Turn Me On, Dead Man

Bite the Wax Tadpole in the ’80s, making hypothermia fashionable
Bite the Wax Tadpole in the ’80s, making hypothermia fashionable. Left: Darren Smith. Right: Mark Dery, sporting what some claim is a mullet, but which he will insist, to his dying breath, is not. (Photo: Paul Robicheau.)

Formed by Mark Dery and Darren Smith in 1985, Bite the Wax Tadpole sprang from the homebrew cassette revolution and Manhattan’s downtown music scene. Although BTWT played East Village art-club gigs (with Sophie B. Hawkins on drums), the group mostly toured Smith’s Jersey City bedroom, recording songs on a four-track tape deck.

This was music made by men in small rooms, with all the twitchy-eyed intensity that implies. Smith, a virtuoso who had studied South Indian vocal music, Balinese gamelan, and electric banjo (with Peter Tork of The Monkees!), proved an ideal foil for Dery, a chronic word-aholic whose spoken-word performances were somewhere between William S. Burroughs’s deadpan monologues and Jack Nicholson’s scenery-chewing rants in The Shining. The landmarks on Smith’s mental map ranged from Bartok to Bollywood, Ice Cube to Meredith Monk; Dery’s influences were the Killer B’s—Burroughs, Bowles, and Ballard. Together, the pair made music full of dark humor and quantum weirdness, with a dream logic all its own.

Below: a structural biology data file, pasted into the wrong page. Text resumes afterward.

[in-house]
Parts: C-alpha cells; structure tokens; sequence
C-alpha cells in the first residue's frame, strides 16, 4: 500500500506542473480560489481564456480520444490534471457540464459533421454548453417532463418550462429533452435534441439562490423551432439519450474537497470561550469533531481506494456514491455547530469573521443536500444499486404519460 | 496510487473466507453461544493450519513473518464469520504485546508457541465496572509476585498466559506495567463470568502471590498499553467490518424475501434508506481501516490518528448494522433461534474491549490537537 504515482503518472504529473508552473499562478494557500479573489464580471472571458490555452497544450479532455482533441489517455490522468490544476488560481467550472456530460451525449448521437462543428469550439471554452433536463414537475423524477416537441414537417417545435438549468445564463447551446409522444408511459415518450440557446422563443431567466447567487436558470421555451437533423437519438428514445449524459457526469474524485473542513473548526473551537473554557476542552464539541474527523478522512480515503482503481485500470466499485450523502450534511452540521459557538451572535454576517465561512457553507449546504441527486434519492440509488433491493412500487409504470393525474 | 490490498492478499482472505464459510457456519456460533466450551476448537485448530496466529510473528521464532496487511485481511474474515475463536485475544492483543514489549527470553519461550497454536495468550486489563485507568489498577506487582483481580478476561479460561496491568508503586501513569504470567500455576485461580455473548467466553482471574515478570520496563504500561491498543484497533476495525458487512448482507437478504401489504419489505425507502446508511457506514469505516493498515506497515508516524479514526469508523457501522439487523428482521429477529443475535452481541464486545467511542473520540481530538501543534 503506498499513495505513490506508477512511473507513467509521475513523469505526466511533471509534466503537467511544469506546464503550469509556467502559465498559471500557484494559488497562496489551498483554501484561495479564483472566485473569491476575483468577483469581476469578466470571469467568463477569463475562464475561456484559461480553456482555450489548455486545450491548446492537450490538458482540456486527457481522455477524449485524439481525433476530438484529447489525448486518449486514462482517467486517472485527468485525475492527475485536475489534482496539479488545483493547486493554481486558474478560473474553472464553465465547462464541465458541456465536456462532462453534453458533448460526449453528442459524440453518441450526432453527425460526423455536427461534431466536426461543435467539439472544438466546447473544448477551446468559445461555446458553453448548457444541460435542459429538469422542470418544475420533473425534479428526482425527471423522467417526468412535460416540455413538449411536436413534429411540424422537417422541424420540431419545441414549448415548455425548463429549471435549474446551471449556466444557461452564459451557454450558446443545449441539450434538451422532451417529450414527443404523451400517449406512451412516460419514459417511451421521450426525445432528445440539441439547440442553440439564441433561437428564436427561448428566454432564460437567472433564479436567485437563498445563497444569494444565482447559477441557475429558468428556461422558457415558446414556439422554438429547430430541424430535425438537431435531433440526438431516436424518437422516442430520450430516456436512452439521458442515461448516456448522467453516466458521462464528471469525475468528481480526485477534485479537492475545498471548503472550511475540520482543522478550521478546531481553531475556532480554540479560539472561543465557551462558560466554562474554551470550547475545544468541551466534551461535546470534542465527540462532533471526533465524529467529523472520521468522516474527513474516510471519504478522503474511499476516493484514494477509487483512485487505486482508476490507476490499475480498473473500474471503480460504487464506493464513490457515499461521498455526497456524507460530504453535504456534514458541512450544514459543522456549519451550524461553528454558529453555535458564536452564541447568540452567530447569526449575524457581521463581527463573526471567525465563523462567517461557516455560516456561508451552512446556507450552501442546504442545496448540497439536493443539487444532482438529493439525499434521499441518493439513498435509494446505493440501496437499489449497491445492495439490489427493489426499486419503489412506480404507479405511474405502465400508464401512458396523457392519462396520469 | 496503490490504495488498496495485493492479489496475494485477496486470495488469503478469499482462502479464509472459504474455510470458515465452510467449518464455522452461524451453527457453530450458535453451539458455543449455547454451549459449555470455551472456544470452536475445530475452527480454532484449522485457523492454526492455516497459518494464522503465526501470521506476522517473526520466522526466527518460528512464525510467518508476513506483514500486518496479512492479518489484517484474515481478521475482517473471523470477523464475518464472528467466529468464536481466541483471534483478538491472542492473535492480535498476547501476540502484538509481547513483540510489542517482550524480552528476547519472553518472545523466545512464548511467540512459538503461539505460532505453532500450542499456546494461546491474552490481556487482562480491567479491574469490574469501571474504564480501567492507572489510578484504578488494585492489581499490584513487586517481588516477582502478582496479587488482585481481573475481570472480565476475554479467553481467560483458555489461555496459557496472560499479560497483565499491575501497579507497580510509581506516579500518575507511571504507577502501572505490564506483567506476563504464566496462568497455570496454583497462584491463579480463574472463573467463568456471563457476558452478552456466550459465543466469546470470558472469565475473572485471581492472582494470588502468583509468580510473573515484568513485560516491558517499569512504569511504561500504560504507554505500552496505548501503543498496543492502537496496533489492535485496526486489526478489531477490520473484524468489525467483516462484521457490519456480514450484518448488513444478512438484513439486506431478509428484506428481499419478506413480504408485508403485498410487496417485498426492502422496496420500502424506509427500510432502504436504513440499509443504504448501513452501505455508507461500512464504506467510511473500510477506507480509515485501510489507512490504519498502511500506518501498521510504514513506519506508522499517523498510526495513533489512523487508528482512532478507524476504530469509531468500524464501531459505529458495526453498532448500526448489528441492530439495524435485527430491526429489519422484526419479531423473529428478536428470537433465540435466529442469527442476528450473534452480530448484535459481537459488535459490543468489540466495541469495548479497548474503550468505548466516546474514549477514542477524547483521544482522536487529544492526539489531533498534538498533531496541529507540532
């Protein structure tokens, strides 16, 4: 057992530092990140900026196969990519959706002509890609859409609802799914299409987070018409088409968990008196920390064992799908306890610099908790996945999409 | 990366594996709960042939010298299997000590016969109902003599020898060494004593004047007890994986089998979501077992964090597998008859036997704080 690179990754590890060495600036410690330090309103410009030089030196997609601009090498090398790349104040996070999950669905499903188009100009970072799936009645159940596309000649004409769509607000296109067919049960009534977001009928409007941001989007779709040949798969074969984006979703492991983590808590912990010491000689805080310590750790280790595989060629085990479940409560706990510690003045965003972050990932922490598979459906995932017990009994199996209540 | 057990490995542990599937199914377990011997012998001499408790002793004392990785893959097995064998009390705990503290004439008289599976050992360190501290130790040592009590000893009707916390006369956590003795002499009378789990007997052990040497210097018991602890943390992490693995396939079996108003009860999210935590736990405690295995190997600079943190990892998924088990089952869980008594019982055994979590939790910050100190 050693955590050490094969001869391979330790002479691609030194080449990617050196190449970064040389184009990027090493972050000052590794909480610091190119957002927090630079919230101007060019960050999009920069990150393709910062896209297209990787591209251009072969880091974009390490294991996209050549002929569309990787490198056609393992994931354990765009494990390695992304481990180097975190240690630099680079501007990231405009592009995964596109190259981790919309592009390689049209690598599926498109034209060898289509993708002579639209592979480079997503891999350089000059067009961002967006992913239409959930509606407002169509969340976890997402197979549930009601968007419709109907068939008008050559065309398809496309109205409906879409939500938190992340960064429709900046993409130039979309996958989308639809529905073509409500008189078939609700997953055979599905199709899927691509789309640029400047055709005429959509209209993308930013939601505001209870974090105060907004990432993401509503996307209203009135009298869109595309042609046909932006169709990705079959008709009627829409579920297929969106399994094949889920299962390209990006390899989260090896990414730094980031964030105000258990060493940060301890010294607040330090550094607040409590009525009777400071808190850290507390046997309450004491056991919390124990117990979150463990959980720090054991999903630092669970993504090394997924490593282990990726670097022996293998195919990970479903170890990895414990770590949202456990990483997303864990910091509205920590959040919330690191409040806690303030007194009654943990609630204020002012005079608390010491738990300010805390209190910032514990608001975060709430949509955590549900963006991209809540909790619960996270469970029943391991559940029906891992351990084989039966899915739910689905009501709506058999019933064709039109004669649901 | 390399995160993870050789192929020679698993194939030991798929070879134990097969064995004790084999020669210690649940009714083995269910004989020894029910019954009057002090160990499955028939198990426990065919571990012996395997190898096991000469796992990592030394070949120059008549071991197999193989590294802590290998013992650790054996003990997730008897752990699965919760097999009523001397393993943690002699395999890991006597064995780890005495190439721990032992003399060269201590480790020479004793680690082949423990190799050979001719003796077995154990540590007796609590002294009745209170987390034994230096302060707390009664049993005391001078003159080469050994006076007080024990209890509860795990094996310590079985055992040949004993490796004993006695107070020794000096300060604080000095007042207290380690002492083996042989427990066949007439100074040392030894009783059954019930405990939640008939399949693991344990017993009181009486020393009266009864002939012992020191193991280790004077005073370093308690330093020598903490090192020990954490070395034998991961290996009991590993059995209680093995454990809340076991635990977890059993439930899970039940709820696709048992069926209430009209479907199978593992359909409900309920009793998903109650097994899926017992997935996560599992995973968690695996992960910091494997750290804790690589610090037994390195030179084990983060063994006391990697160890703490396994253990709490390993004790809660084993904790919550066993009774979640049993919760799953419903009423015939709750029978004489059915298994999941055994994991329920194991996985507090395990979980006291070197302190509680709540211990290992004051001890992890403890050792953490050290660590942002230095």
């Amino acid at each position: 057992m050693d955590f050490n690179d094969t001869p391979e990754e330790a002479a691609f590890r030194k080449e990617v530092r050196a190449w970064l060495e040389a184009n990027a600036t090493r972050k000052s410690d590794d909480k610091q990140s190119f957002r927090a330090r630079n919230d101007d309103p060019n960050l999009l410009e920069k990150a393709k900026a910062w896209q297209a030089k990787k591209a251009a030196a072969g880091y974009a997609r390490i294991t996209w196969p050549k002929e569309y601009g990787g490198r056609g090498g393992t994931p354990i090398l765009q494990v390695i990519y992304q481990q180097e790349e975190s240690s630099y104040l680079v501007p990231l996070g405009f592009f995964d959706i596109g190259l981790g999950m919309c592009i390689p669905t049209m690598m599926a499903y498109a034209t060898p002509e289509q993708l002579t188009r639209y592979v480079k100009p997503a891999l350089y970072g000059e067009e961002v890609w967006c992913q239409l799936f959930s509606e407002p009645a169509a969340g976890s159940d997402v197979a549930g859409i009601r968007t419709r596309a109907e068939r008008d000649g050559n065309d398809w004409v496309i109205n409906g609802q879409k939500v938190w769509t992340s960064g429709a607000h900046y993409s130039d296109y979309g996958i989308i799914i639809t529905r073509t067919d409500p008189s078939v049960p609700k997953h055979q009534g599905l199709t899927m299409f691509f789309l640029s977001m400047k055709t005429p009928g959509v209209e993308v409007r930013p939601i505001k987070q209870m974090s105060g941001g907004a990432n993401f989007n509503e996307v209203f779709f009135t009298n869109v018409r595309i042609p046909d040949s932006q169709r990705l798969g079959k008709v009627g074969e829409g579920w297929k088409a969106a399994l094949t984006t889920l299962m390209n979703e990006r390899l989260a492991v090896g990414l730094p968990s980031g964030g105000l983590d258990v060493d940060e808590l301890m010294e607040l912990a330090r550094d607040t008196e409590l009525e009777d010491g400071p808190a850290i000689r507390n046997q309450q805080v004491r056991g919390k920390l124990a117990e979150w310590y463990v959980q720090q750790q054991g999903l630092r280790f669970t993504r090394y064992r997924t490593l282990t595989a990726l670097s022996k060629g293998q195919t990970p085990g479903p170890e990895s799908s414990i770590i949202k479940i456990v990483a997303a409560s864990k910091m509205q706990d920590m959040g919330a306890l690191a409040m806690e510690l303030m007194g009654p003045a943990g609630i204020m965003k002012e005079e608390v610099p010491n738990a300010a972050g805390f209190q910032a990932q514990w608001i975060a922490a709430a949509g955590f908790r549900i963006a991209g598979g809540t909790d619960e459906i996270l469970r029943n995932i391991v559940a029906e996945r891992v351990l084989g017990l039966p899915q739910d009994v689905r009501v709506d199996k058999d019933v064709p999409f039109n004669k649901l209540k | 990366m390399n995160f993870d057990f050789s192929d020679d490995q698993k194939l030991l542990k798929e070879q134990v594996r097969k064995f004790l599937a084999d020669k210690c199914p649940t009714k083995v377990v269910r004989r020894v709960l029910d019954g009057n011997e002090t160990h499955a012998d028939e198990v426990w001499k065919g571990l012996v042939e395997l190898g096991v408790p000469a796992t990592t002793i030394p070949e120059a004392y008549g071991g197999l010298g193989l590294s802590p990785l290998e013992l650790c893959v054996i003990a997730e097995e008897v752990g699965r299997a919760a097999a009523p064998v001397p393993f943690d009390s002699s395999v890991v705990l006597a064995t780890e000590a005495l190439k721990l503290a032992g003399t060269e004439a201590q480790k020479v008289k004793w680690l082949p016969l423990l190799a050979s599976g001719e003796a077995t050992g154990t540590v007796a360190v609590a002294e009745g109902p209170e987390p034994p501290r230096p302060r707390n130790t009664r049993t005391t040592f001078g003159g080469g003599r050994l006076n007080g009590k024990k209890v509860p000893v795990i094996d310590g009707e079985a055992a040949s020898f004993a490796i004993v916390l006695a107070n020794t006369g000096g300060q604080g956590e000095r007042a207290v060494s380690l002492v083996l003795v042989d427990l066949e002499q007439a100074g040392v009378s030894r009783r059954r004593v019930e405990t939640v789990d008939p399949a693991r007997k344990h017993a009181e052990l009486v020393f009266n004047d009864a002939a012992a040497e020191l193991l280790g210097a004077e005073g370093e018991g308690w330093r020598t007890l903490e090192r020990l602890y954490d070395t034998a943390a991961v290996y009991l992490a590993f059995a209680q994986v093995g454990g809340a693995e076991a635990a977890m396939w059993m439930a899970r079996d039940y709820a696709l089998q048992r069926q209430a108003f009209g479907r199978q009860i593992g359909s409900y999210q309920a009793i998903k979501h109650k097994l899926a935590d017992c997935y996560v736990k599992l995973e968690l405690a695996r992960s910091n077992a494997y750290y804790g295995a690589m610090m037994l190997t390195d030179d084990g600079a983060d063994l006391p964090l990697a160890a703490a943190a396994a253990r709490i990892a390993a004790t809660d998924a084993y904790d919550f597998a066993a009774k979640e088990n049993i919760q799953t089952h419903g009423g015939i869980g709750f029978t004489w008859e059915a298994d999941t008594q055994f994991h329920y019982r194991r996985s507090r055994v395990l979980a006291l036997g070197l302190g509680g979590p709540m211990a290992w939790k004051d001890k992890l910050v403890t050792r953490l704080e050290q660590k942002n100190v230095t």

The group’s indie-label releases on the cassette-only Sound of Pig label garnered college-radio airplay and critical accolades. Darren has since gone on to pursue a career in composing for the stage and screen. Repo! The Genetic Opera!, a Blade Runner-meets-Rocky Horror rock musical directed by Darren Lynn Bousman and based on a play written and composed by Smith and Terrance Zdunich, is scheduled for release on April 25, 2008.

Bite the Wax Tadpole’s new CD, Turn Me On, Dead Man—the title is taken from the backwards phrase in The Beatles’ “Revolution 9”—anthologizes the best of the band’s early years, from 1985-1992. Recorded by hip-hop/new music engineer Yoram Vazan and post-produced by downtown NYC composer/guitarist Elliott Sharp, the 17-song CD features cameos by new music/alt.rock scenemakers such as Samm Bennett and Yuval Gabay.

(Out now! Available via this site’s ORDER A CD page.)

1 Response to “Turn Me On, Dead Man”

  1. 1 David Maloney June 11, 2019 at 3:10 pm

    Thanks for posting. I have a cassette titled “Satan, Oscillate My Metallic Sonatas” with different tracks. I’ll post on YouTube when I can.

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